So, consciousness . . . remember?

I start with a story about the family dog. My partner took me in for a doctor’s appointment and because the dog doesn’t like being left alone, he was brought along “for the ride.” While I saw my doctor, she took him for an extended walk in the neighborhood. About half way though the walk, his lead snapped taut and the dog dragged her to the curb, to a black Scion of the same model as our car, but it wasn’t our car. So, Jack, said dog, must have a memory of what our car looks like (looks, and maybe smells, but I don’t think that other car had a chance of smelling like ours). This same dog actually bullies her to go for a walk and when we get our walking togs on, he gets really excited. So, Jack has imagination, memory, and an ability to shape his own future. When we placed a mirror down where he could look at it his own image, he looked, sniffed, and turned away. Had that been another dog he would have barked his ass off. So he either recognized his own image, or sleuthed out that it wasn’t a real dog in “that doorway,” or whatever. Jack seems to possess at least a modicum of consciousness, maybe not a full deck of self-awareness, but. . . .

And consciousness seems to be an emergent property of brains of social animals that possess some level of independence. Emergent properties, if you didn’t know, constitute a break in causal chains, which is why you do not need to eat fat to get fat, or atoms have to be alive to make alive things, etc. So, consciousness is not a determined consequence of the properties of the particles leading up to it.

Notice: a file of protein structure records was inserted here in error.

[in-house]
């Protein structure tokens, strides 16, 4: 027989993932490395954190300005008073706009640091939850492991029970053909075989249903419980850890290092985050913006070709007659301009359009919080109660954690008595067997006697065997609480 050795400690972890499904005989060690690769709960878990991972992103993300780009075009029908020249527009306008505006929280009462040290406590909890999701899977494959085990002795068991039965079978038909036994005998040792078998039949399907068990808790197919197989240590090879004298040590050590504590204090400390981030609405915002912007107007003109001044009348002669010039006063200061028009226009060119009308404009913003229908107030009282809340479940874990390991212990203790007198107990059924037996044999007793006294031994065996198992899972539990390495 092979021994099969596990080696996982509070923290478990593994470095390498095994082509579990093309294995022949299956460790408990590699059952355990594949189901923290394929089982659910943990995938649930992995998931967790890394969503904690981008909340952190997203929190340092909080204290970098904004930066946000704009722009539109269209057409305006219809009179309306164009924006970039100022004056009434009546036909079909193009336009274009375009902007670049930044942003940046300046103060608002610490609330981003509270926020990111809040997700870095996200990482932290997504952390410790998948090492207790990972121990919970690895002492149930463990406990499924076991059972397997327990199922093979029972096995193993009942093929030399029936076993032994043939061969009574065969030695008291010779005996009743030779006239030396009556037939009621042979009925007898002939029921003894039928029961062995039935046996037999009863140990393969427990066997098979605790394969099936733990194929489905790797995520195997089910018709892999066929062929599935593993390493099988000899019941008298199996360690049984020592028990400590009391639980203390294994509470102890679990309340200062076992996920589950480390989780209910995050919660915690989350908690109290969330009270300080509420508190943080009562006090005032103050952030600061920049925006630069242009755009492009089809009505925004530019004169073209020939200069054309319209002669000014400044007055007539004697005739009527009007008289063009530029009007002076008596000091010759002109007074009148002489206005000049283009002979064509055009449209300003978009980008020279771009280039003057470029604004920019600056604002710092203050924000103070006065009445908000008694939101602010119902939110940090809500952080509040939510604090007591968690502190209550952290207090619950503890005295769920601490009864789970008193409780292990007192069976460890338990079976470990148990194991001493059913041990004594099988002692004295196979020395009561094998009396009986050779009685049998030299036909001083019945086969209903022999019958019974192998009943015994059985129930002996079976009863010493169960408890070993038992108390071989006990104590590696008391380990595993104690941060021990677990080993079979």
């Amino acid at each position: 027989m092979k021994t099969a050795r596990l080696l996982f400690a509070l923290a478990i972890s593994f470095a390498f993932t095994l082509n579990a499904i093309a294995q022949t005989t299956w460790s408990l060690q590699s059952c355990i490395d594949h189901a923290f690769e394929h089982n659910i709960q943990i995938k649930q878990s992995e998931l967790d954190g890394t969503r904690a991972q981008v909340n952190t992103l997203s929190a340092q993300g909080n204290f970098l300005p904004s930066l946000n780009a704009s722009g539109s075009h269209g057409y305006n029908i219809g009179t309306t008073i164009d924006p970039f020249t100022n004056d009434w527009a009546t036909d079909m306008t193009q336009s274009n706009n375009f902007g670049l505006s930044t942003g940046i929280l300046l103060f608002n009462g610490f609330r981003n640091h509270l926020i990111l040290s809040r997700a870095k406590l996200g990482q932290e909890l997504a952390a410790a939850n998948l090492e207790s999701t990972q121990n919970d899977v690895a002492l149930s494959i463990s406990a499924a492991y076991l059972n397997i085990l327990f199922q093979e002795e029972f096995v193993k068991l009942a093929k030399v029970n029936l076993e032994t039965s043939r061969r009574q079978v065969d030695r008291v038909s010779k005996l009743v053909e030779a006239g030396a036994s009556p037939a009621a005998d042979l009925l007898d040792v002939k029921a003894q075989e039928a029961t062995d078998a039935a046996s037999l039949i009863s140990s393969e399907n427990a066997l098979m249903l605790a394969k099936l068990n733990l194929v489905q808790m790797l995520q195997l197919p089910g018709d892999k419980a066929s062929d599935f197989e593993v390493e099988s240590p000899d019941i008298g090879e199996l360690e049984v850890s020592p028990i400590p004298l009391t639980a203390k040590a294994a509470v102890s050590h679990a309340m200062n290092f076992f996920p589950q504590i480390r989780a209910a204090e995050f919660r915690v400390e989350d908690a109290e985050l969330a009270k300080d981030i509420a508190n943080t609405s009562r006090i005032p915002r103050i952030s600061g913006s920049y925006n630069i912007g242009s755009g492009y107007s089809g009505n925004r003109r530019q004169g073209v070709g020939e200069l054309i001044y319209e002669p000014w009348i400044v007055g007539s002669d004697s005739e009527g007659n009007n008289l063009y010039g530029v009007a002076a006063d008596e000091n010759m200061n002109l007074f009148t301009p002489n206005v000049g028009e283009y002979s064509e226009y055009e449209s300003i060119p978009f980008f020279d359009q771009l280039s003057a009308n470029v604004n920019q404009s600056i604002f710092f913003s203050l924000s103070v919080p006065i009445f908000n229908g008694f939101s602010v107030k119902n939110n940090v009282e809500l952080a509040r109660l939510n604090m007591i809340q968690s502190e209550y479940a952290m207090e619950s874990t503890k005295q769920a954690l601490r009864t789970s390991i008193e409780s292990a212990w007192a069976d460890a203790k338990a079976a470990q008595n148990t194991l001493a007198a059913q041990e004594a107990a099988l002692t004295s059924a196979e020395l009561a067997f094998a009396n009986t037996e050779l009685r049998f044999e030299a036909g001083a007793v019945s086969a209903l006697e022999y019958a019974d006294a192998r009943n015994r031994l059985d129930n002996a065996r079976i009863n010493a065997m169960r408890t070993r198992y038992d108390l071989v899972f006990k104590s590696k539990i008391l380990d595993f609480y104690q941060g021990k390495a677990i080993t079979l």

And, if a dog can do it, how hard could it be?

There is no “hard” problem of consciousness, there is just an explanation for which we do not yet have the details, so speculations that there must be some mystical, spiritual, etc. basis for it are overwrought for sure. And if you want to come up with a novel explanation, maybe suggest things that need less explanation that thing being explained. Otherwise you come across like the Christian apologists that insist the universe cannot have exist forever, so it must have been created (by their god of course). When asked whether their god existed before the universe they will reply with no irony whatsoever, “Oh, He has existed for all time.” Apparently it is a god trick the universe never learned.

WTF? Judaism Should Be Separated from Nationalism?

Filed under: History,Religion — Steve Ruis @ 10:50 am
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This article almost sounds like a call for a separation of church and state for Israel—in the form of a post on Religion Dispatches “Chicago Synagogue Excoriated For Shift From ‘Non’ To ‘Anti’ Zionism”

Progressive synagogue Tzedek Chicago, founded in 2015 and led by Rabbi Brant Rosen, recently made an announcement that elicited strong reactions in much of the Jewish press and beyond. Opting to change their identity from “non-Zionist” to “anti-Zionist,” they released the following statement:

“While we appreciate the important role of the land of Israel in Jewish tradition, liturgy and identity, we do not celebrate the fusing of Judaism with political nationalism … We are anti-Zionist, openly acknowledging that the creation of an ethnic Jewish nation-state in historic Palestine resulted in an injustice against the Palestinian people – an injustice that continues to this day.”

Are these not the people whose scripture says that they petitioned a prophet to allow them to select a king? Aren’t these the people who only accepted kings who were anointed by their god? Kind of sounds like a theocracy to me. And the separation of church and state in a theocracy is an oxymoron.

Maybe they are critiquing the policies of the nation-state of Israel and not its foundations. Is puzzling otherwise.

Do You Participate on Social Media?

Filed under: Technology — Steve Ruis @ 10:47 am